Covering the Classics

Whitefish native Izaak Opatz releases his country covers album "Hot & Heavy-Handed"

By Maggie Dresser
Izaak Opatz leaps in a canola field. Courtesy photo

About four years ago, Montana musician Izaak Opatz started heading down to Los Angeles to help his buddy during the “leather season,” or the fall months leading up to Christmas, when his custom leather shop is busiest.

Even as a musician, Opatz wasn’t necessarily crazy about moving to L.A., but with the prospect of work and potential music opportunities, he left Missoula for the big city. While a musical career didn’t seem realistic, it was always in the back of his mind.

After a few years bouncing between doing leatherwork in L.A., trail work in Glacier National Park and living in Missoula near his hometown of Whitefish, he released his debut album, “Mariachi Static” in 2018 and then released a cover album “Hot & Heavy-Handed” with Mama Bird Recording Co. on Dec. 11 of this year.

“It’s mostly a covers album of country songs,” Opatz said. “The initial idea was to do 80s and 90s pop country. It sounded fun to do an original take on them because the production is sort of dorky.”

With nine covers and two original songs he wrote with his college band, the Best Westerns, the covers range from Roger Miller to Dierks Bentley’s “Drunk on a Plane,” which Optaz said he had a lot of fun tweaking into a more complicated rendition.

“A lot of them were radio hits,” Opatz said. “But at their root, they’re all great songs that have been produced on a spectrum of commercial dorkiness.”

The cover album was a product of the pandemic, Opatz said, which fellow musicians Malachi DeLorenzo and Dylan Rodrigue produced from L.A. while Opatz recorded vocals and guitar in Missoula. A cover album was simpler to produce in comparison to an original album while they worked remotely, Opatz said.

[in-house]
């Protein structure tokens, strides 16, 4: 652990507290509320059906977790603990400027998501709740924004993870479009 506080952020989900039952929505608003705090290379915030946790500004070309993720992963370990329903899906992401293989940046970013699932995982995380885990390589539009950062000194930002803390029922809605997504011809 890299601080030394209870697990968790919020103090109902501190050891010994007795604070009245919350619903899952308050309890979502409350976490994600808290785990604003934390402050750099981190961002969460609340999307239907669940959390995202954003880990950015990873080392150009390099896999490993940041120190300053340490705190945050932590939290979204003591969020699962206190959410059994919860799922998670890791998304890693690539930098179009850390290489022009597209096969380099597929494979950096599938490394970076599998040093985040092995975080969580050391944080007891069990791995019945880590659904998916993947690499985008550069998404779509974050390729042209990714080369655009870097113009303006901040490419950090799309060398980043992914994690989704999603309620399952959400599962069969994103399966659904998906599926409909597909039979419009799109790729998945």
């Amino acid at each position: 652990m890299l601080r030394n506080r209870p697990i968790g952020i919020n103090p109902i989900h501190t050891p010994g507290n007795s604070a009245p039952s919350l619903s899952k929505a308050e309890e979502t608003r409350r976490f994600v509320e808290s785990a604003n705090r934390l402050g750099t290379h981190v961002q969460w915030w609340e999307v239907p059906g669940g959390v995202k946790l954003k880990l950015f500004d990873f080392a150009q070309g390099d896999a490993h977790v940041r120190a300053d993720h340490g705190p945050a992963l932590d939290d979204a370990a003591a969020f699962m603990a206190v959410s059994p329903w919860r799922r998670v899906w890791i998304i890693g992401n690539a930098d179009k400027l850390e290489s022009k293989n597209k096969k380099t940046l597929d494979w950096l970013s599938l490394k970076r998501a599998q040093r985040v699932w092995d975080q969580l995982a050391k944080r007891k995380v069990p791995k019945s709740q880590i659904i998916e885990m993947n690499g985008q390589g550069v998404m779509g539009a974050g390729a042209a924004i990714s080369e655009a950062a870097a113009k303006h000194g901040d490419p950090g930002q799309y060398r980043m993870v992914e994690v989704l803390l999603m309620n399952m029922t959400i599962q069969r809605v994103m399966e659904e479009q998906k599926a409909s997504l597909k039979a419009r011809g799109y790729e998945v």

Since the collaborators weren’t able to be in the same room during the process, they weren’t sure how it would turn out, but they trusted that the music would come together despite the distance between them.

“The rule on this record was just to not think about things too much and let things kind of stand,” Opatz said. “We weren’t going to all be in the same room so we didn’t really have a chance to overthink everything. Things were just going to kind of happen.”

Before the pandemic hit, Opatz had plans to release his second original album, which he finished recording last winter and describes as “dirtwave.”

“It’s just kind of a nonsense word,” he said. “It captures the in between-ness of music that’s folk-based but has a little bit more of a pop aesthetic catch.”

Opatz also had plans that were dashed for two tours on the West Coast and in Western Montana in the spring and summer of 2020. But he’s hoping to still tour in 2021 to promote the new original album.

While that album is all ready to go, the pandemic delayed the record label’s release schedule, postponing it until summer 2021. As a sister album to Opatz’s first solo record, the second album has echoes of “Mariachi Static” with a slew of breakup songs intertwined with material about the time he’s spent in both L.A. and Montana.

“My inspiration is essentially my diary and pathetic moments,” Opatz said.

Opatz recalls experiencing writer’s block while living on and off in L.A. for a handful of years. Even though his music career got a boost from being in a big city, he says he felt anxiety during his time there.

“I wasn’t really digging in completely,” he said. “I could sense reluctance in myself to be there long-term and full-time. I just wanted to live somewhere comfortable.”

Opatz moved back to Missoula for good this winter, and he’s using his leather skills that he learned in L.A. to start up his own custom leather business, Heavy-Handed Leather, making belts, guitar straps, wallets and more.

While he’s deep in leather season right now as the holidays approach, Opatz hasn’t picked up his guitar much, but he’s trying to write more this winter so he can record again this spring.

“Hot & Heavy-Handed” was released on Dec. 11 and is available digitally and on cassette tape.

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